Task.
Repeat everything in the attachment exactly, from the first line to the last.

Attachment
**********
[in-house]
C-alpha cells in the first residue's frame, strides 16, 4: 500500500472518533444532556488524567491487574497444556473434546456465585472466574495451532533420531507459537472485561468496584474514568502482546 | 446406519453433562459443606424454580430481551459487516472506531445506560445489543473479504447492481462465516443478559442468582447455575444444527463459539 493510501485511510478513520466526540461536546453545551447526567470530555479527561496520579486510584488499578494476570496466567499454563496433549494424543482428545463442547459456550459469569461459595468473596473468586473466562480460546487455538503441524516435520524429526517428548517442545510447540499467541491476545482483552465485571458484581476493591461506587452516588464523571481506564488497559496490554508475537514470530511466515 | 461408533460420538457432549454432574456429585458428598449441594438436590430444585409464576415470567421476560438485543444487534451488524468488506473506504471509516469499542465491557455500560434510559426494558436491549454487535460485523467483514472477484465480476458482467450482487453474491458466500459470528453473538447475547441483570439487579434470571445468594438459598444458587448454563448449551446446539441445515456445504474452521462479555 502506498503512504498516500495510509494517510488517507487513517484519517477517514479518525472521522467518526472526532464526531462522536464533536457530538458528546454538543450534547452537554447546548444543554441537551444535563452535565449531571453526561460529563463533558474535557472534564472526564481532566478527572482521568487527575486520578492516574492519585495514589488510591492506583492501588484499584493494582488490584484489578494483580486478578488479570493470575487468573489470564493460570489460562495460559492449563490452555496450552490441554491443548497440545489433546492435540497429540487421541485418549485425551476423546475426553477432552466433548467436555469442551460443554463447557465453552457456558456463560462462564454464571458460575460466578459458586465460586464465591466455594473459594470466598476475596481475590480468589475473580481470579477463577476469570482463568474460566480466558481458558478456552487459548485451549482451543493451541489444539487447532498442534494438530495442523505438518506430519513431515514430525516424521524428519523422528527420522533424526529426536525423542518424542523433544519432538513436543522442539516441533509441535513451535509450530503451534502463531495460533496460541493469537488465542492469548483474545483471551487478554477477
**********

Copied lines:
[in-house]
C-alpha cells in the first residue's frame, strides 16, 4: 500500500472518533444532556488524567491487574497444556473434546456465585472466574495451532533420531507459537472485561468496584474514568502482546 | 446406519453433562459443606424454580430481551459487516472506531445506560445489543473479504447492481462465516443478559442468582447455575444444527463459539 493510501485511510478513520466526540461536546453545551447526567470530555479527561496520579486510584488499578494476570496466567499454563496433549494424543482428545463442547459456550459469569461459595468473596473468586473466562480460546487455538503441524516435520524429526517428548517442545510447540499467541491476545482483552465485571458484581476493591461506587452516588464523571481506564488497559496490554508475537514470530511466515 | 461408533460420538457432549454432574456429585458428598449441594438436590430444585409464576415470567421476560438485543444487534451488524468488506473506504471509516469499542465491557455500560434510559426494558436491549454487535460485523467483514472477484465480476458482467450482487453474491458466500459470528453473538447475547441483570439487579434470571445468594438459598444458587448454563448449551446446539441445515456445504474452521462479555 502506498503512504498516500495510509494517510488517507487513517484519517477517514479518525472521522467518526472526532464526531462522536464533536457530538458528546454538543450534547452537554447546548444543554441537551444535563452535565449531571453526561460529563463533558474535557472534564472526564481532566478527572482521568487527575486520578492516574492519585495514589488510591492506583492501588484499584493494582488490584484489578494483580486478578488479570493470575487468573489470564493460570489460562495460559492449563490452555496450552490441554491443548497440545489433546492435540497429540487421541485418549485425551476423546475426553477432552466433548467436555469442551460443554463447557465453552457456558456463560462462564454464571458460575460466578459458586465460586464465591466455594473459594470466598476475596481475590480468589475473580481470579477463577476469570482463568474460566480466558481458558478456552487459548485451549482451543493451541489444539487447532498442534494438530495442523505438518506430519513431515514430525516424521524428519523422528527420522533424526529426536525423542518424542523433544519432538513436543522442539516441533509441535513451535509450530503451534502463531495460533496460541493469537488465542492469548483474545483471551487478554477477